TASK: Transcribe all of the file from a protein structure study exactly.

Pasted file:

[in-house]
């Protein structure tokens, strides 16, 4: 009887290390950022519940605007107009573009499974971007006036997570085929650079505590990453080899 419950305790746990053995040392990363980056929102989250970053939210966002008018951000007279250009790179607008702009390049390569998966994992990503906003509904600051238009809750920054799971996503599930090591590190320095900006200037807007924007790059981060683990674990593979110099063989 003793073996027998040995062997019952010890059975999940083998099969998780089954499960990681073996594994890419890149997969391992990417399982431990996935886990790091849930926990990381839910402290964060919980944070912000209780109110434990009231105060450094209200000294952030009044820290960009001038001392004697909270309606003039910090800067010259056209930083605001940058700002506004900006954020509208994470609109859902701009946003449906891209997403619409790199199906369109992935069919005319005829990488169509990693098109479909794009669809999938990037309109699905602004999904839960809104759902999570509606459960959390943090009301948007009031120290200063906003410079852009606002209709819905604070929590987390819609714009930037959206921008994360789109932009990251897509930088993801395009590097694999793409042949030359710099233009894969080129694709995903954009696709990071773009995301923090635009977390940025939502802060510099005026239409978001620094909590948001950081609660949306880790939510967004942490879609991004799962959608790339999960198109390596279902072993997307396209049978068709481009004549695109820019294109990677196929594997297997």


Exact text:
[in-house]
């Protein structure tokens, strides 16, 4: 009887290390950022519940605007107009573009499974971007006036997570085929650079505590990453080899 419950305790746990053995040392990363980056929102989250970053939210966002008018951000007279250009790179607008702009390049390569998966994992990503906003509904600051238009809750920054799971996503599930090591590190320095900006200037807007924007790059981060683990674990593979110099063989 003793073996027998040995062997019952010890059975999940083998099969998780089954499960990681073996594994890419890149997969391992990417399982431990996935886990790091849930926990990381839910402290964060919980944070912000209780109110434990009231105060450094209200000294952030009044820290960009001038001392004697909270309606003039910090800067010259056209930083605001940058700002506004900006954020509208994470609109859902701009946003449906891209997403619409790199199906369109992935069919005319005829990488169509990693098109479909794009669809999938990037309109699905602004999904839960809104759902999570509606459960959390943090009301948007009031120290200063906003410079852009606002209709819905604070929590987390819609714009930037959206921008994360789109932009990251897509930088993801395009590097694999793409042949030359710099233009894969080129694709995903954009696709990071773009995301923090635009977390940025939502802060510099005026239409978001620094909590948001950081609660949306880790939510967004942490879609991004799962959608790339999960198109390596279902072993997307396209049978068709481009004549695109820019294109990677196929594997297997």